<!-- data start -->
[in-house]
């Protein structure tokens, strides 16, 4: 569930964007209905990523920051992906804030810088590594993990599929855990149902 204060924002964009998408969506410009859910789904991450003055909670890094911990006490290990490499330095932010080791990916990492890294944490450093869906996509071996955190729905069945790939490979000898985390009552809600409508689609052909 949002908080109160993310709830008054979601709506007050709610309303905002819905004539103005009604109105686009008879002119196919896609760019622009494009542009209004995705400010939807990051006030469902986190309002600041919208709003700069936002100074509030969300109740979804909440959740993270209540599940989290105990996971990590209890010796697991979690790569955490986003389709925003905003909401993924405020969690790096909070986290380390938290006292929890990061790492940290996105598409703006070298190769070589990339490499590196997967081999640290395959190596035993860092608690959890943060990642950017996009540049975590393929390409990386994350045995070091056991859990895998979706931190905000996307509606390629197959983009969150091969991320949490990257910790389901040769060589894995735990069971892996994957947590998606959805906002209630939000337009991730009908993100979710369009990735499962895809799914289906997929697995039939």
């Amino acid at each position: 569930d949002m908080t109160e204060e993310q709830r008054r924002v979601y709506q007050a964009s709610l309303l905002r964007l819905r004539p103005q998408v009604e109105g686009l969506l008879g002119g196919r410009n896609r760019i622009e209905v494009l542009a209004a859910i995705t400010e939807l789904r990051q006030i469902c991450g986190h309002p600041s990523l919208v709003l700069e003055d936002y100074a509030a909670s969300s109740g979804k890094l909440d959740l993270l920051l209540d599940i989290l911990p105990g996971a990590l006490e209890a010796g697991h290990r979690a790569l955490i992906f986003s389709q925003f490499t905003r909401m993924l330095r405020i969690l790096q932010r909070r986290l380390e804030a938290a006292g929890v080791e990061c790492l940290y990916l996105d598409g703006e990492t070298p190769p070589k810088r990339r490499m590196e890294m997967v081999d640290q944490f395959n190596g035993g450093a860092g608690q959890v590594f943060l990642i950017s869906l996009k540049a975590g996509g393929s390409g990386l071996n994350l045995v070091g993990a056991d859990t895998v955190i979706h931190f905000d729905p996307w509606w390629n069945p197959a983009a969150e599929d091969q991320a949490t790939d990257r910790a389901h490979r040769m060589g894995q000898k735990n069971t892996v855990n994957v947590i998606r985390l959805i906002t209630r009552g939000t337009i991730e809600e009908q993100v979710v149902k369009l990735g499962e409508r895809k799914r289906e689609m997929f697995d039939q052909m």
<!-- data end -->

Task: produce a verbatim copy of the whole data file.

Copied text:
[in-house]
């Protein structure tokens, strides 16, 4: 569930964007209905990523920051992906804030810088590594993990599929855990149902 204060924002964009998408969506410009859910789904991450003055909670890094911990006490290990490499330095932010080791990916990492890294944490450093869906996509071996955190729905069945790939490979000898985390009552809600409508689609052909 949002908080109160993310709830008054979601709506007050709610309303905002819905004539103005009604109105686009008879002119196919896609760019622009494009542009209004995705400010939807990051006030469902986190309002600041919208709003700069936002100074509030969300109740979804909440959740993270209540599940989290105990996971990590209890010796697991979690790569955490986003389709925003905003909401993924405020969690790096909070986290380390938290006292929890990061790492940290996105598409703006070298190769070589990339490499590196997967081999640290395959190596035993860092608690959890943060990642950017996009540049975590393929390409990386994350045995070091056991859990895998979706931190905000996307509606390629197959983009969150091969991320949490990257910790389901040769060589894995735990069971892996994957947590998606959805906002209630939000337009991730009908993100979710369009990735499962895809799914289906997929697995039939």
């Amino acid at each position: 569930d949002m908080t109160e204060e993310q709830r008054r924002v979601y709506q007050a964009s709610l309303l905002r964007l819905r004539p103005q998408v009604e109105g686009l969506l008879g002119g196919r410009n896609r760019i622009e209905v494009l542009a209004a859910i995705t400010e939807l789904r990051q006030i469902c991450g986190h309002p600041s990523l919208v709003l700069e003055d936002y100074a509030a909670s969300s109740g979804k890094l909440d959740l993270l920051l209540d599940i989290l911990p105990g996971a990590l006490e209890a010796g697991h290990r979690a790569l955490i992906f986003s389709q925003f490499t905003r909401m993924l330095r405020i969690l790096q932010r909070r986290l380390e804030a938290a006292g929890v080791e990061c790492l940290y990916l996105d598409g703006e990492t070298p190769p070589k810088r990339r490499m590196e890294m997967v081999d640290q944490f395959n190596g035993g450093a860092g608690q959890v590594f943060l990642i950017s869906l996009k540049a975590g996509g393929s390409g990386l071996n994350l045995v070091g993990a056991d859990t895998v955190i979706h931190f905000d729905p996307w509606w390629n069945p197959a983009a969150e599929d091969q991320a949490t790939d990257r910790a389901h490979r040769m060589g894995q000898k735990n069971t892996v855990n994957v947590i998606r985390l959805i906002t209630r009552g939000t337009i991730e809600e009908q993100v979710v149902k369009l990735g499962e409508r895809k799914r289906e689609m997929f697995d039939q052909m």